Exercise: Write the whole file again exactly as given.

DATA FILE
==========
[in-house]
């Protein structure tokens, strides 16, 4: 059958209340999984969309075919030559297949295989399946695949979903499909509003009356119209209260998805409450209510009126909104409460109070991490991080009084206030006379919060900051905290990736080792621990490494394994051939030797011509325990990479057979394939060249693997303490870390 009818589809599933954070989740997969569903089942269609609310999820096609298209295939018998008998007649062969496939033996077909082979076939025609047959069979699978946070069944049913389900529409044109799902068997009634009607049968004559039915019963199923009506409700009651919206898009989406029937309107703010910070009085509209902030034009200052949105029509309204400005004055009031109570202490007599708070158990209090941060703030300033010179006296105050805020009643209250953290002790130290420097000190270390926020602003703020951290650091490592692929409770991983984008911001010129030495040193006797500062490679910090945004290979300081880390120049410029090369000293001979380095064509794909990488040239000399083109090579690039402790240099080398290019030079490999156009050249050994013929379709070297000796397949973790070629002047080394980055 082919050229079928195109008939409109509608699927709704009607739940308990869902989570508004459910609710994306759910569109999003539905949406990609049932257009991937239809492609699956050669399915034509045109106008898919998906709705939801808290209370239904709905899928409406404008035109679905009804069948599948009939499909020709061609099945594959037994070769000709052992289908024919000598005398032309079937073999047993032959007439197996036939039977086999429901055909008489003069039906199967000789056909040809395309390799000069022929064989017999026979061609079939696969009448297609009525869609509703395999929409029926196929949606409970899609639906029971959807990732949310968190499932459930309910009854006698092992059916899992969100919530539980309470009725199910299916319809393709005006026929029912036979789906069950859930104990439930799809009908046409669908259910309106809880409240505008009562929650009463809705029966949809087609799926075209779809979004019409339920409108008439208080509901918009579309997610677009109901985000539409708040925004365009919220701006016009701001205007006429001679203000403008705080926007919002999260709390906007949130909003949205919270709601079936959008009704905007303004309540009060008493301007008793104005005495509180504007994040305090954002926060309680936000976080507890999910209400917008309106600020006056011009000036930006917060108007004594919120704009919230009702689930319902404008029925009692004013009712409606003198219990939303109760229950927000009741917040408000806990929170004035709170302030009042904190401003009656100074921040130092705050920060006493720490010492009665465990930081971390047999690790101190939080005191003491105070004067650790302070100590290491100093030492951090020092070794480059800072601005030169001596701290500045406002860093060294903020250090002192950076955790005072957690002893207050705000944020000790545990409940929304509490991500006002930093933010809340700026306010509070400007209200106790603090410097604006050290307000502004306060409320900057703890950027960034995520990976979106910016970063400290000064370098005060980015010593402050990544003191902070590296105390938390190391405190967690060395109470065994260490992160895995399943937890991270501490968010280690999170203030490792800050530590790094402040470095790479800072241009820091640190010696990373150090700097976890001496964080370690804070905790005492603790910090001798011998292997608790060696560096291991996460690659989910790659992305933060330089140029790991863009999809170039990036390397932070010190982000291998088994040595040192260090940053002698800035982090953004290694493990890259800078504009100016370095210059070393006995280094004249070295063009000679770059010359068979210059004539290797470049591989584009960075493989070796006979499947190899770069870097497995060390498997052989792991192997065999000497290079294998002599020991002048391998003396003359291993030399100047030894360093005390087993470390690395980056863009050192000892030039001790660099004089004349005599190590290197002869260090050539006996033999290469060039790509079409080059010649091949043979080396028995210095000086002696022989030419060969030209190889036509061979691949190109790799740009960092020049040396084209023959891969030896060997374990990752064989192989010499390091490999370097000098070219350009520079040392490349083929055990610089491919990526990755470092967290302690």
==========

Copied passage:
[in-house]
């Protein structure tokens, strides 16, 4: 059958209340999984969309075919030559297949295989399946695949979903499909509003009356119209209260998805409450209510009126909104409460109070991490991080009084206030006379919060900051905290990736080792621990490494394994051939030797011509325990990479057979394939060249693997303490870390 009818589809599933954070989740997969569903089942269609609310999820096609298209295939018998008998007649062969496939033996077909082979076939025609047959069979699978946070069944049913389900529409044109799902068997009634009607049968004559039915019963199923009506409700009651919206898009989406029937309107703010910070009085509209902030034009200052949105029509309204400005004055009031109570202490007599708070158990209090941060703030300033010179006296105050805020009643209250953290002790130290420097000190270390926020602003703020951290650091490592692929409770991983984008911001010129030495040193006797500062490679910090945004290979300081880390120049410029090369000293001979380095064509794909990488040239000399083109090579690039402790240099080398290019030079490999156009050249050994013929379709070297000796397949973790070629002047080394980055 082919050229079928195109008939409109509608699927709704009607739940308990869902989570508004459910609710994306759910569109999003539905949406990609049932257009991937239809492609699956050669399915034509045109106008898919998906709705939801808290209370239904709905899928409406404008035109679905009804069948599948009939499909020709061609099945594959037994070769000709052992289908024919000598005398032309079937073999047993032959007439197996036939039977086999429901055909008489003069039906199967000789056909040809395309390799000069022929064989017999026979061609079939696969009448297609009525869609509703395999929409029926196929949606409970899609639906029971959807990732949310968190499932459930309910009854006698092992059916899992969100919530539980309470009725199910299916319809393709005006026929029912036979789906069950859930104990439930799809009908046409669908259910309106809880409240505008009562929650009463809705029966949809087609799926075209779809979004019409339920409108008439208080509901918009579309997610677009109901985000539409708040925004365009919220701006016009701001205007006429001679203000403008705080926007919002999260709390906007949130909003949205919270709601079936959008009704905007303004309540009060008493301007008793104005005495509180504007994040305090954002926060309680936000976080507890999910209400917008309106600020006056011009000036930006917060108007004594919120704009919230009702689930319902404008029925009692004013009712409606003198219990939303109760229950927000009741917040408000806990929170004035709170302030009042904190401003009656100074921040130092705050920060006493720490010492009665465990930081971390047999690790101190939080005191003491105070004067650790302070100590290491100093030492951090020092070794480059800072601005030169001596701290500045406002860093060294903020250090002192950076955790005072957690002893207050705000944020000790545990409940929304509490991500006002930093933010809340700026306010509070400007209200106790603090410097604006050290307000502004306060409320900057703890950027960034995520990976979106910016970063400290000064370098005060980015010593402050990544003191902070590296105390938390190391405190967690060395109470065994260490992160895995399943937890991270501490968010280690999170203030490792800050530590790094402040470095790479800072241009820091640190010696990373150090700097976890001496964080370690804070905790005492603790910090001798011998292997608790060696560096291991996460690659989910790659992305933060330089140029790991863009999809170039990036390397932070010190982000291998088994040595040192260090940053002698800035982090953004290694493990890259800078504009100016370095210059070393006995280094004249070295063009000679770059010359068979210059004539290797470049591989584009960075493989070796006979499947190899770069870097497995060390498997052989792991192997065999000497290079294998002599020991002048391998003396003359291993030399100047030894360093005390087993470390690395980056863009050192000892030039001790660099004089004349005599190590290197002869260090050539006996033999290469060039790509079409080059010649091949043979080396028995210095000086002696022989030419060969030209190889036509061979691949190109790799740009960092020049040396084209023959891969030896060997374990990752064989192989010499390091490999370097000098070219350009520079040392490349083929055990610089491919990526990755470092967290302690």